New-look O's arrive at Spring Training
Many young players ready to take mantles of departed ones
BALTIMORE -- The Orioles officially began their Spring Training camp Thursday morning, when their pitchers and catchers arrived for physical examinations and for an afternoon workout. The physicals took all morning and delayed the practice, but Baltimore manager Dave Trembley said he was thrilled by his team's early effort.
"I thought the tempo was good," he said. "The enthusiasm of the players and staff was what was expected. I thought the workout -- after we got all the preliminary stuff out of the way -- went right on time. I was very pleased with the approach we took. It looked like the guys were paying attention to detail but also having fun, and that's what I want them to do."
Trembley spent the morning hours strolling around the clubhouse and getting to know some of his younger charges, and he spent the afternoon walking the fields and supervising the team's pitchers' fielding practice. The Orioles wrapped up the day with some light running and calisthenics, and the catchers took batting practice, on top of everything else.
"The thing with Spring Training is, you want to get your guys into a routine as soon as you can," Trembley said. "I think it's good for your staff, but also good for your players. Get them in a routine of what time we're going to be here and what time we're going to be out on the field. There's certainly a whole lot to cover, before the position players get here."
Baltimore's position players will join the pitchers and catchers for the first full-squad workout on Tuesday, and the team will run through drills for a week before the Grapefruit League schedule begins. So far, Trembley is struck by the youth-filled clubhouse, noting the amount of fresh-faced rookies lined up alongside his veterans.
"I think I've gone up to [a number] of guys once, twice or three times to make sure that if they have any questions or concerns, nothing is too big or too small to ask me about," he said. "I want to make sure those guys feel comfortable. But I saw guys like [Jamie] Walker and [Chad] Bradford going around and introducing themselves."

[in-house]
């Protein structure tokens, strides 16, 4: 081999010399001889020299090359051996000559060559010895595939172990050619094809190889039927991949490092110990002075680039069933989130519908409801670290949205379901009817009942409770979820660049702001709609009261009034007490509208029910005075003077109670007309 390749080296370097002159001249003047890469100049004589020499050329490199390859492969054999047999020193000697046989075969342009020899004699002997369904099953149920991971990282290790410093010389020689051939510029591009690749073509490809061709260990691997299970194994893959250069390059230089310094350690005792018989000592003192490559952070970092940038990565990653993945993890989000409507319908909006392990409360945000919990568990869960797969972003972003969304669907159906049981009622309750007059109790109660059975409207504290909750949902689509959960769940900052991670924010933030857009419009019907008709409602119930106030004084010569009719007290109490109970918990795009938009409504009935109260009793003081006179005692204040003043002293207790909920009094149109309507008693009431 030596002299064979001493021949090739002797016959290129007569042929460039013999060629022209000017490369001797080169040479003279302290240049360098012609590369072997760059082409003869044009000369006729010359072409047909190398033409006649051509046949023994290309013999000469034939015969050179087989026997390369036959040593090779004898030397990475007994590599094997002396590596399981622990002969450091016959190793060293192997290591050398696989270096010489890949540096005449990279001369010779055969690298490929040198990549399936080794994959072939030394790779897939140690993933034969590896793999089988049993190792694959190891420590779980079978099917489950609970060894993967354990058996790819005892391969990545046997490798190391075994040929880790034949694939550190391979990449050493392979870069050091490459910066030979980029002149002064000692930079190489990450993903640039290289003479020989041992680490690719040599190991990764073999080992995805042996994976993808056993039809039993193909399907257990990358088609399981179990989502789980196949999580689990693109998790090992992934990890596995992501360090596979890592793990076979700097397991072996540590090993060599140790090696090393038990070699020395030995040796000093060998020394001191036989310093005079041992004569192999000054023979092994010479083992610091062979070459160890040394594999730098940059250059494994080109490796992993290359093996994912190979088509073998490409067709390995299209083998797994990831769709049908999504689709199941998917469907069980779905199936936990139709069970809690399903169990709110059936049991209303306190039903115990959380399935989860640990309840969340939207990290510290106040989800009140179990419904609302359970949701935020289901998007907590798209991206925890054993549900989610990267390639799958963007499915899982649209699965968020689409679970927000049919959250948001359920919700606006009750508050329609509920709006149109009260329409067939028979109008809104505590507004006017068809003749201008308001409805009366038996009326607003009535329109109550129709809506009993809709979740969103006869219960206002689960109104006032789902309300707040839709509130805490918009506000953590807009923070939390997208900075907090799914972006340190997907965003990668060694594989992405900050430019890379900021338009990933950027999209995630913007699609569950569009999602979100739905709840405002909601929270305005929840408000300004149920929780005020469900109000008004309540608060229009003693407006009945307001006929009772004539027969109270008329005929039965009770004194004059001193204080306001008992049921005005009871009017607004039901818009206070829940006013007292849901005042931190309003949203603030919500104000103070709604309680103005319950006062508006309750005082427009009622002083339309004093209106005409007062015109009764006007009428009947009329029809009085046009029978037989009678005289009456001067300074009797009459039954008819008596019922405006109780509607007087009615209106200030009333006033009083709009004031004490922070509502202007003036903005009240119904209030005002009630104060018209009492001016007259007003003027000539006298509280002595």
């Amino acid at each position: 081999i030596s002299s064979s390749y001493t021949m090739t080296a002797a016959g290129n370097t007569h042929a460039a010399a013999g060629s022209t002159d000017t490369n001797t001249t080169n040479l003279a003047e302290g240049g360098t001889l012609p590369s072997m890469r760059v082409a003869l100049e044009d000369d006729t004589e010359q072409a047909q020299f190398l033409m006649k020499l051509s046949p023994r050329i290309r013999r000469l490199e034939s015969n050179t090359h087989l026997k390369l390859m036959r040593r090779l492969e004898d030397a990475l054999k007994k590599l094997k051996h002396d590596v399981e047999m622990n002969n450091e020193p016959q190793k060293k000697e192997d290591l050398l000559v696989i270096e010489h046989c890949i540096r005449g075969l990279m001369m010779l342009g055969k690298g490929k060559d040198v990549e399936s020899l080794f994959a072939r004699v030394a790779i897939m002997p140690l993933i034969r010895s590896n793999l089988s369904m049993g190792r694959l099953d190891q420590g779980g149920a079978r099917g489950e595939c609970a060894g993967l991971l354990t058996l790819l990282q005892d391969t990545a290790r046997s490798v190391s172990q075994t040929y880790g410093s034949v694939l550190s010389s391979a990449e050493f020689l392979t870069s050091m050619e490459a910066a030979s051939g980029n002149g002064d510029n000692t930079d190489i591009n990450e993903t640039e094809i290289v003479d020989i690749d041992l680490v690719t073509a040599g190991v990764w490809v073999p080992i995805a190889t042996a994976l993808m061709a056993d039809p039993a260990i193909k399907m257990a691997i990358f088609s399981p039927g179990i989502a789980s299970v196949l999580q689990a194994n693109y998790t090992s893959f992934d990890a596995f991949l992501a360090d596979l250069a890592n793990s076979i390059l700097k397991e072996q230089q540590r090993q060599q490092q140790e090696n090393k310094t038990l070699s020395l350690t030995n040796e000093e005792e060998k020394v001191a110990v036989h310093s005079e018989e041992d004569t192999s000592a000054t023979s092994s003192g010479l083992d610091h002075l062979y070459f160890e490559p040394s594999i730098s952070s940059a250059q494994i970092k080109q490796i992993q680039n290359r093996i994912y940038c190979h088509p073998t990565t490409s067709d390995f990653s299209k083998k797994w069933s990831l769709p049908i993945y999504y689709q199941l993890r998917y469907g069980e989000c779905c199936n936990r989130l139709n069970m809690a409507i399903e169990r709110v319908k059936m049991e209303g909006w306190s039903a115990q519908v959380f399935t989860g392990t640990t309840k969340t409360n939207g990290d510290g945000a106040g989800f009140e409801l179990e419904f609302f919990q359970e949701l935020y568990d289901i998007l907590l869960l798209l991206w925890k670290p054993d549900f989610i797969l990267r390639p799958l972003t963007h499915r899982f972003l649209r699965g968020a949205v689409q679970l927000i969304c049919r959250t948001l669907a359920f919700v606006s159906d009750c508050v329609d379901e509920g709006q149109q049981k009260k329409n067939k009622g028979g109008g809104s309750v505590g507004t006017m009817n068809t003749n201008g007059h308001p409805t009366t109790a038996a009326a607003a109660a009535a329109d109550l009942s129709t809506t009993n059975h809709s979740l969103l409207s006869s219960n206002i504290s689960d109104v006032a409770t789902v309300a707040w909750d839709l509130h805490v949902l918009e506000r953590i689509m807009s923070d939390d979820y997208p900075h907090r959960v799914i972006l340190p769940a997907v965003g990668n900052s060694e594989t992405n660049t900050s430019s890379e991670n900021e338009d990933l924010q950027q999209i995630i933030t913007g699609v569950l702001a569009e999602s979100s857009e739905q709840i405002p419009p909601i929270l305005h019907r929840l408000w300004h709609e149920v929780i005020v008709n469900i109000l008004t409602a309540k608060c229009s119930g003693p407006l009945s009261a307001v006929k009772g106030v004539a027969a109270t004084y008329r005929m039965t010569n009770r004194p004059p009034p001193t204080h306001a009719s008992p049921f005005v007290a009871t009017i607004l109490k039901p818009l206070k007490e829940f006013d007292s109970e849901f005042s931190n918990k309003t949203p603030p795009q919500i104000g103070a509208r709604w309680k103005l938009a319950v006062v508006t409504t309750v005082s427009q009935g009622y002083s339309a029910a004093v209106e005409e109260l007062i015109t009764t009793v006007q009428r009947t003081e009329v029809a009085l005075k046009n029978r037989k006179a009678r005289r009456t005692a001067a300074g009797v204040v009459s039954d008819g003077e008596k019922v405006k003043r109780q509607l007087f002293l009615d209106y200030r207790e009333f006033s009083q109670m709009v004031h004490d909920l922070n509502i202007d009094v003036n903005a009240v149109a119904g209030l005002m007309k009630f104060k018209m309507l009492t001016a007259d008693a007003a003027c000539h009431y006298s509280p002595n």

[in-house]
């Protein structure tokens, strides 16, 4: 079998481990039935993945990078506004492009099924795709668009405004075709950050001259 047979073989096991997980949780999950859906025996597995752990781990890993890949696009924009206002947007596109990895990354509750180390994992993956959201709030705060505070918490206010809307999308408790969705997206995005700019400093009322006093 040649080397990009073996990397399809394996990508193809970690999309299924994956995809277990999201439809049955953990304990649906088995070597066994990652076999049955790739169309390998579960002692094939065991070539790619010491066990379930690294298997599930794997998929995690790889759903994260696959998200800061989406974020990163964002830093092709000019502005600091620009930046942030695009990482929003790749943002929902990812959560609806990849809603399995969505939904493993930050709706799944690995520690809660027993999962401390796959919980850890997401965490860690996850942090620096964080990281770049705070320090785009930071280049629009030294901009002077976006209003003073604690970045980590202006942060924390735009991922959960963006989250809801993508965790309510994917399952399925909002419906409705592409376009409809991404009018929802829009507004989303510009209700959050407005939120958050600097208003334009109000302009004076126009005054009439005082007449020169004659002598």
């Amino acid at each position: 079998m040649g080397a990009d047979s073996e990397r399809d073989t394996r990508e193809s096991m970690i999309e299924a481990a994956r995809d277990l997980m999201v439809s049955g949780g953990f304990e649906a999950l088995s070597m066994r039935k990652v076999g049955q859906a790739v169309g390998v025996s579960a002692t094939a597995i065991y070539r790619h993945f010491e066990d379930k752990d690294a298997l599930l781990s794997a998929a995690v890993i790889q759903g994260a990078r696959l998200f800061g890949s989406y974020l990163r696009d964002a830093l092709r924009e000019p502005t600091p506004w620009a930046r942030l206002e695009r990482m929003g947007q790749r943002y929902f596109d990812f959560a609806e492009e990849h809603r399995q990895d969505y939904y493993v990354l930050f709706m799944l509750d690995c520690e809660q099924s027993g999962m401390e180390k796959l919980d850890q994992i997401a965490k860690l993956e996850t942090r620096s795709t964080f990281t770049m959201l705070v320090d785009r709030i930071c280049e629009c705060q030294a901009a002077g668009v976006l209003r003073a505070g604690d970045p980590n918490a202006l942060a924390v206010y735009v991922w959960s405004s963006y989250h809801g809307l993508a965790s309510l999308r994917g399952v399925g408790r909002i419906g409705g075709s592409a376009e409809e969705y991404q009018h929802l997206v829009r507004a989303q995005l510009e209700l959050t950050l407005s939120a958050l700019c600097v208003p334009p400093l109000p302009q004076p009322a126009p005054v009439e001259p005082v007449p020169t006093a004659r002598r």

Baltimore traded two of its most recognizable players -- shortstop Miguel Tejada and staff ace Erik Bedard -- this winter and is proceeding with a full-scale rebuilding project. The Orioles will be heavily built around young pitching, and Adam Loewen and Jeremy Guthrie will likely be the main competitors for the honor of starting on Opening Day.
Right fielder Nick Markakis will key the team's offense, and new trade acquisitions Adam Jones and Luke Scott will have prominent roles from Day 1 of their Baltimore tenure. Aubrey Huff was one of the few position players around camp, though, and Trembley said he may have to issue some reminders about the team's strict policy on facial hair.
"I told them I'm not old enough to play golf." he said, "But to use their terms, they have a mulligan today."
The Orioles play their first spring home game against the Marlins on Feb. 28th, the first of seven times they'll play against Florida during the Grapefruit League schedule. Baltimore won't see a division rival until Boston comes to town on March 7. The Orioles visit the Red Sox the next week and don't have any other games lined up against AL East opponents.
Unlike last year, Baltimore will only have one Spring Training game outside of Florida before the regular season begins. The Orioles will conduct their FanFest in Camden Yards on March 29 and will play the Washington Nationals in D.C. on that same day, and they'll kick off their regular season against Tampa Bay at home on March 31.
Veteran starter Steve Trachsel, who signed with the Orioles on Tuesday, said that the focus shouldn't be any different than last year. Yes, the organization seems to be in more of a rebuilding state than it was at this time last year, but according to Trachsel, that really shouldn't affect the way any of the individual players go about their business.
"Your expectations are still to win. It doesn't matter who's out there," he said of his mind-set. "Part of it is going to be the excitement of seeing young guys getting a chance. Part of it's going to be the veteran guys making sure the young guys are doing things the right way. That will be a bigger role I take on this year, especially with the pitchers. But your goal is still to go out there and win every game. That never changes no matter where you're at."
Spencer Fordin is a reporter for MLB.com. This story was not subject to the approval of Major League Baseball or its clubs.